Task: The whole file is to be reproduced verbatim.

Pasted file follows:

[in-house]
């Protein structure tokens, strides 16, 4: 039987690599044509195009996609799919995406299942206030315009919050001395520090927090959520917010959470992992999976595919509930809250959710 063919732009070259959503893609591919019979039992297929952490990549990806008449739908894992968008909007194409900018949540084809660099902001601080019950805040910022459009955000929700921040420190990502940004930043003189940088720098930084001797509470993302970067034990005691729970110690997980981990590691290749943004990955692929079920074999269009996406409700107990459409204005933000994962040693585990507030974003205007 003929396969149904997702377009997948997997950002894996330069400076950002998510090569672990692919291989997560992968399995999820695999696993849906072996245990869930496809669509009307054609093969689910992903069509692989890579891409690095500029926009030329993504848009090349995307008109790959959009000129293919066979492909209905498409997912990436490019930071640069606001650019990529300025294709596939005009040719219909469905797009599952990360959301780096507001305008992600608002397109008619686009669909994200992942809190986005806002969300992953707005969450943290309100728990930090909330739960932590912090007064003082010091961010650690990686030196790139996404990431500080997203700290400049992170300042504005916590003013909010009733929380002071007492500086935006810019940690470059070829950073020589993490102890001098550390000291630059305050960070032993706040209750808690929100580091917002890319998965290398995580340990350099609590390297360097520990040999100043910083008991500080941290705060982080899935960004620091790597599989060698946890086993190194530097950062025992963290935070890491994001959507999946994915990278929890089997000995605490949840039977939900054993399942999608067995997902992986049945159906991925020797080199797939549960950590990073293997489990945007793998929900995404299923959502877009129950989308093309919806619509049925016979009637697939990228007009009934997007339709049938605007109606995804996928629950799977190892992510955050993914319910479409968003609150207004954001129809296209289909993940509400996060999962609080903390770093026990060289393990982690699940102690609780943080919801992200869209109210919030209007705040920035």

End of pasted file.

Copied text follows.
[in-house]
């Protein structure tokens, strides 16, 4: 039987690599044509195009996609799919995406299942206030315009919050001395520090927090959520917010959470992992999976595919509930809250959710 063919732009070259959503893609591919019979039992297929952490990549990806008449739908894992968008909007194409900018949540084809660099902001601080019950805040910022459009955000929700921040420190990502940004930043003189940088720098930084001797509470993302970067034990005691729970110690997980981990590691290749943004990955692929079920074999269009996406409700107990459409204005933000994962040693585990507030974003205007 003929396969149904997702377009997948997997950002894996330069400076950002998510090569672990692919291989997560992968399995999820695999696993849906072996245990869930496809669509009307054609093969689910992903069509692989890579891409690095500029926009030329993504848009090349995307008109790959959009000129293919066979492909209905498409997912990436490019930071640069606001650019990529300025294709596939005009040719219909469905797009599952990360959301780096507001305008992600608002397109008619686009669909994200992942809190986005806002969300992953707005969450943290309100728990930090909330739960932590912090007064003082010091961010650690990686030196790139996404990431500080997203700290400049992170300042504005916590003013909010009733929380002071007492500086935006810019940690470059070829950073020589993490102890001098550390000291630059305050960070032993706040209750808690929100580091917002890319998965290398995580340990350099609590390297360097520990040999100043910083008991500080941290705060982080899935960004620091790597599989060698946890086993190194530097950062025992963290935070890491994001959507999946994915990278929890089997000995605490949840039977939900054993399942999608067995997902992986049945159906991925020797080199797939549960950590990073293997489990945007793998929900995404299923959502877009129950989308093309919806619509049925016979009637697939990228007009009934997007339709049938605007109606995804996928629950799977190892992510955050993914319910479409968003609150207004954001129809296209289909993940509400996060999962609080903390770093026990060289393990982690699940102690609780943080919801992200869209109210919030209007705040920035």